Apple CEO Steve Jobs unveiled the MLB app in January, and it launched in April, the day before the start of the 2010 season. So far, it's been downloaded 125,000 times, at $14.99 a pop, and that doesn't include a subscription to live video, which is either $99 or $120 per season. Not only is MLB getting baseball fans to pay for games on different device, the iPad gives marketers new opportunities for advertising, including digital signage for marketers inside the live game simulation.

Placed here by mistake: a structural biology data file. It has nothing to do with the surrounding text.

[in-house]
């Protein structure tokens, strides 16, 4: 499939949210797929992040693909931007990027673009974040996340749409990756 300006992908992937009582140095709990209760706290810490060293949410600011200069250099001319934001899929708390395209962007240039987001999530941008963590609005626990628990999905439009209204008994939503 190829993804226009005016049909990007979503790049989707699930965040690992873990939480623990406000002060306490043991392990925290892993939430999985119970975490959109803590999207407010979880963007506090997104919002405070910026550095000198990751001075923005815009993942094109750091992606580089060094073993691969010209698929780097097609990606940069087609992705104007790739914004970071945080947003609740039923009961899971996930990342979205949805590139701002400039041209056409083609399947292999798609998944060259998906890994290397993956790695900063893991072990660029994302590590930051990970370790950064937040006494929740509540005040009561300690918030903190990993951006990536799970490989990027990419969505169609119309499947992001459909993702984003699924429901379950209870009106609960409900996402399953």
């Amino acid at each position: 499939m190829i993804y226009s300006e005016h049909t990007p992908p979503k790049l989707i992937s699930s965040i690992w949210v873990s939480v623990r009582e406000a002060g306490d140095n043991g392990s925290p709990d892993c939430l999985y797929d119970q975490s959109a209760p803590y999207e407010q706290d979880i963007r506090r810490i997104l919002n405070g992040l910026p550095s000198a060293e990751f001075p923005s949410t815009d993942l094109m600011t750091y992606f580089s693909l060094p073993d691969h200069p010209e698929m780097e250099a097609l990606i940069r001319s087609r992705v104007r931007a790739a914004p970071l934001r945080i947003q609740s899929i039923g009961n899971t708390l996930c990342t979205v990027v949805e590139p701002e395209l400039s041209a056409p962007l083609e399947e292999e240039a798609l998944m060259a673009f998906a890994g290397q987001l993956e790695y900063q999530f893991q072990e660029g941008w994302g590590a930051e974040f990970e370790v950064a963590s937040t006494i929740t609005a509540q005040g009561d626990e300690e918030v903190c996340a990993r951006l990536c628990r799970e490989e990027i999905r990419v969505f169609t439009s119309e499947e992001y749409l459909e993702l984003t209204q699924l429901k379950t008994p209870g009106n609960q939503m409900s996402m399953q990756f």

Major League Baseball broke new ground for a pro-sports league when it started streaming games on the web -- in high-definition -- with its MLB.TV service in 2008. So it would make sense that MLB would move that experience to the iPad with At Bat 2010. Like the web version, At Bat 2010 gives viewers news and stats, but most important, the video from out-of-market games. But it also gives users more than they could ever get on TV, such as pitch-tracking functionality that tracks the location, speed and type of every pitch thrown.